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WillK 04-30-2012 10:49 PM

Crawlspace update
Okay.. I wanted to see if anyone can explain something about how things are happenning with my crawlspace and how that will change with addition of plastic sheeting and sealing the walls.

Our house built in 1917 does not have a foundation wall. The crawlspace is enclosed by stonne fascia which was installed over tongue and groove boards, the boards are mostly rotted away. The crawlspace floor is dirt. The furnace is installed horizontally in the crawlspace, it is 80% efficient gas burning forced air heat with no AC. When we bought the house there was no sump pit or pump, gutters were inadequate or improper, the crawlspace has 2 vents.

Since buying the house I've redone the roof and installed new gutters, plumbing problems which was resulting in sewage backup from a standpipe have been fixed, and I've installed a sump pit and pump with holes I put in at the bottom to allow water from the ground to be drained away.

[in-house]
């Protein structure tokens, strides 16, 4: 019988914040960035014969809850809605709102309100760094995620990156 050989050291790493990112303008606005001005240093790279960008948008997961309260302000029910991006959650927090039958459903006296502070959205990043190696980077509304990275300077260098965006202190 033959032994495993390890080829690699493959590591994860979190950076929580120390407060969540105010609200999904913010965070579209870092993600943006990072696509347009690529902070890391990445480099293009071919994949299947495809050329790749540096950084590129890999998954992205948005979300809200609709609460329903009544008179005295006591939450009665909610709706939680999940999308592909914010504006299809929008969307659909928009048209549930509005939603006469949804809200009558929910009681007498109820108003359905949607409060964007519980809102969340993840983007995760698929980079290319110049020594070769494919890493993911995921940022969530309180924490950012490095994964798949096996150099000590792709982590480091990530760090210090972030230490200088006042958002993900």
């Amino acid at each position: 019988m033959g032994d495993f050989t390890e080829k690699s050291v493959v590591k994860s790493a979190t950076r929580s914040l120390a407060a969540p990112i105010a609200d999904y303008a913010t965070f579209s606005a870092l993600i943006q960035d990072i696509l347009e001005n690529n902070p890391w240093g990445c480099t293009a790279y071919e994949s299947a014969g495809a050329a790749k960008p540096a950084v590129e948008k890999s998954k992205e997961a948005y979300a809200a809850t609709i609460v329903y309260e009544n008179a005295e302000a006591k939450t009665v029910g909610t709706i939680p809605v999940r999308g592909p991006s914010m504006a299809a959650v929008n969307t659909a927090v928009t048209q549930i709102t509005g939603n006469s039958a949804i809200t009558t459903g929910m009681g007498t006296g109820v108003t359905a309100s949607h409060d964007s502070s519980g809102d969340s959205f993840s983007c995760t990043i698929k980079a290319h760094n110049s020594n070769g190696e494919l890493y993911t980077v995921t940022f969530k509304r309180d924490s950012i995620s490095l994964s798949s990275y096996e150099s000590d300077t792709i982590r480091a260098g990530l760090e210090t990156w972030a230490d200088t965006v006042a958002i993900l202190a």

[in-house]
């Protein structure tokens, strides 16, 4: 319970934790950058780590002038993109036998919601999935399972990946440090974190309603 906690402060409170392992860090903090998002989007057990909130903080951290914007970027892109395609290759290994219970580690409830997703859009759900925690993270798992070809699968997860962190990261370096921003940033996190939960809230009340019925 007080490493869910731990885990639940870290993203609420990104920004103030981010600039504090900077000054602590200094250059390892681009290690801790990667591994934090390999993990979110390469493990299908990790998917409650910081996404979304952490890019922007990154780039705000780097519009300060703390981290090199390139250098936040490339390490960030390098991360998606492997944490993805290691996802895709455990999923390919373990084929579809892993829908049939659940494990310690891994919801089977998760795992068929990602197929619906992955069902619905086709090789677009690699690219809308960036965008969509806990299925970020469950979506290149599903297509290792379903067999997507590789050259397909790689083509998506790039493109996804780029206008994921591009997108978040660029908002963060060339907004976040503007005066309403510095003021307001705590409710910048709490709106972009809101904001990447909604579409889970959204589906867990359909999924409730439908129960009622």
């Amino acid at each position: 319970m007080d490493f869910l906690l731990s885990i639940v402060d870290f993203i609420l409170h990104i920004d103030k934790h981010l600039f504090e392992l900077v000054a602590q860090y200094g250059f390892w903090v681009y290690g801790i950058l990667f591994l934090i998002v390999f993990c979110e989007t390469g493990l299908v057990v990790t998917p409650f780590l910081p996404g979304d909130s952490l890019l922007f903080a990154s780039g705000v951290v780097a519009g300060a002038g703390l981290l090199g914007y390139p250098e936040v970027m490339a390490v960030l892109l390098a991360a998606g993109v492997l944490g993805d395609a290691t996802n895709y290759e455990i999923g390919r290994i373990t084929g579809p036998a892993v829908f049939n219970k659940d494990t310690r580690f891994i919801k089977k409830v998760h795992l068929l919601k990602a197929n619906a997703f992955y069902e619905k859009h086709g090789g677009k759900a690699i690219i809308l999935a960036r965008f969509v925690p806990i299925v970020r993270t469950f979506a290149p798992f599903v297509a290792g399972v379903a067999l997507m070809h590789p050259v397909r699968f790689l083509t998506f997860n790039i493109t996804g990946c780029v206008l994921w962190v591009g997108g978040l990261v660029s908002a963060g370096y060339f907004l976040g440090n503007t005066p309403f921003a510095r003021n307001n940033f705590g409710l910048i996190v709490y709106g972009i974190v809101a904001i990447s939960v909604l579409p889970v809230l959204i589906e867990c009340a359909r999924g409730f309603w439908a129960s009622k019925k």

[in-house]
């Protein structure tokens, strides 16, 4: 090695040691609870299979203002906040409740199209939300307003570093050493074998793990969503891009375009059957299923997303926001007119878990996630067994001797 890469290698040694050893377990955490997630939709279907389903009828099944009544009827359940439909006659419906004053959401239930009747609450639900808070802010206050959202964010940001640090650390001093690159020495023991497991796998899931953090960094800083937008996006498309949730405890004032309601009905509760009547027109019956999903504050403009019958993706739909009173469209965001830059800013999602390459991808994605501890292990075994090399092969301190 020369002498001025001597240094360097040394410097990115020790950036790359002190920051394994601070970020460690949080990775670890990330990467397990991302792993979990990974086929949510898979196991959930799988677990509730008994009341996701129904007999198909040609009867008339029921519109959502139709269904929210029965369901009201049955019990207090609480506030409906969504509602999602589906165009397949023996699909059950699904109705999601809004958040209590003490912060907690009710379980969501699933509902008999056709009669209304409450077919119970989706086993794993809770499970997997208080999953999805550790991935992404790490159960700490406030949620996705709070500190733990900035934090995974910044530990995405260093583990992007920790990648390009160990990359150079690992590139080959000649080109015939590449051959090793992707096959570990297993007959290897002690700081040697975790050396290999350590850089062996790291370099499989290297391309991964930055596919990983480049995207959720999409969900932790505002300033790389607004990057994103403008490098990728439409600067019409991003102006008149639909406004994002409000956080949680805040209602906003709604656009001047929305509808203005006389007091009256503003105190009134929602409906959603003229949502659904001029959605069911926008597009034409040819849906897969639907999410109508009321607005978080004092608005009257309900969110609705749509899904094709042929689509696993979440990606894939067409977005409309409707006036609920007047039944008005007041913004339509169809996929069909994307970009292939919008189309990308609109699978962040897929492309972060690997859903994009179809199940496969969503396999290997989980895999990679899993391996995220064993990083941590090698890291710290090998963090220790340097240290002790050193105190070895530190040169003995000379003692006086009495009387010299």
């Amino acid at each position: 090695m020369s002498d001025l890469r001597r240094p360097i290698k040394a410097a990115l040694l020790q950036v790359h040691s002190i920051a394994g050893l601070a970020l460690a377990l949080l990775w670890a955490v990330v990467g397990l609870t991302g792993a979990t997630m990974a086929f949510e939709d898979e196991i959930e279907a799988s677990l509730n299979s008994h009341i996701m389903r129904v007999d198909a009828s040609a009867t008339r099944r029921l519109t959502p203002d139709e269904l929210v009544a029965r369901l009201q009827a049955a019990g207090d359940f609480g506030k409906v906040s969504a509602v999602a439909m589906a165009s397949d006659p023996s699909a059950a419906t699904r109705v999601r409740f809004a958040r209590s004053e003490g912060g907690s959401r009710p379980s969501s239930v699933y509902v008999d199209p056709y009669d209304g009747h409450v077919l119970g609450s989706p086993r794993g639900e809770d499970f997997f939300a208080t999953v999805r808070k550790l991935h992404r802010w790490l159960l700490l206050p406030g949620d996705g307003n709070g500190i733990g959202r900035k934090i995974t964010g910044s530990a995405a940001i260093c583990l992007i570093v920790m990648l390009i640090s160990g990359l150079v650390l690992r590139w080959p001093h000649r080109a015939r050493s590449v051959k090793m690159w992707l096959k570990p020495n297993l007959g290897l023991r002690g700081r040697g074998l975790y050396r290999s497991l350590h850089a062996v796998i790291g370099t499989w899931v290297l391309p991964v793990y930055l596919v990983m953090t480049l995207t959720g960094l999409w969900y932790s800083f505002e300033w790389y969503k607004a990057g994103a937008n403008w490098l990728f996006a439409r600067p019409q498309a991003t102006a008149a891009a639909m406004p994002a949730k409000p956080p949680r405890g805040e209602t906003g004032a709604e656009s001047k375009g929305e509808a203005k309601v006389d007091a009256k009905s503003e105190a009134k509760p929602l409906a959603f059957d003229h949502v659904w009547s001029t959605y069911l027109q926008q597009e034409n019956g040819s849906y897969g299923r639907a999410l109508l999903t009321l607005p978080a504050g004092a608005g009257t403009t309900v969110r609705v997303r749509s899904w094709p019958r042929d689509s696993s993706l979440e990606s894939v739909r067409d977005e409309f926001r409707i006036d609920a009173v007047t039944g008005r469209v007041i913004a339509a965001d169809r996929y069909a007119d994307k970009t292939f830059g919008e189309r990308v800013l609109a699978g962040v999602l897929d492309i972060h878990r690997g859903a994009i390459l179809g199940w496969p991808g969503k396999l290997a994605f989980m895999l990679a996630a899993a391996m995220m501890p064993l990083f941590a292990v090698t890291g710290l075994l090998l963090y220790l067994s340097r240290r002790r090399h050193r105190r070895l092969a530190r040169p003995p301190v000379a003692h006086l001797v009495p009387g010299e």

So my observation since installing the pit is that the water that gets into the crawlspace (if any) during heavy rain does not cause the sump pit to run, but in the winter the sump pit runs regularly even when it is below freezing..

So what that leads me to believe is that the house is warming the ground around the house enough to melt snow which then infiltrates the crawlspace dirt.

The observations seem to suggest I don't have problems with rainwater drainage or surface runoff.

Long term the solution will be an exterior perimeter drain which will go in along with a foundation wall. I'm between jobs, that won't happen any sooner than next year.

First question: am I guessing right about what is happenning?
Next question: will the envelope of ground being heated by the house change when I install plastic sheeting on the ground in the crawlspace? My concern is that if that happens, groundwater under perimeter footings might freeze where it remained warmed before, and I might get frost heaving...

joecaption 05-01-2012 12:12 AM

Not going to change the temp.
It will help stop rising moisture from causing fungus and mold, also by helping to keep it dryer it will lower the chances of termites and powder post beetles.
Not stop them just slow them down.
All that rotted wood down there is a sure way to draw in termites.

WillK 05-01-2012 09:18 AM

Good point... as I'm cleaning out debris in preparation for the plastic sheeting I'll remove all the rotted wood from the perimeter wall, the stone layer seems capable of holding itself in place from the areas I've already taken the boards off anyway.

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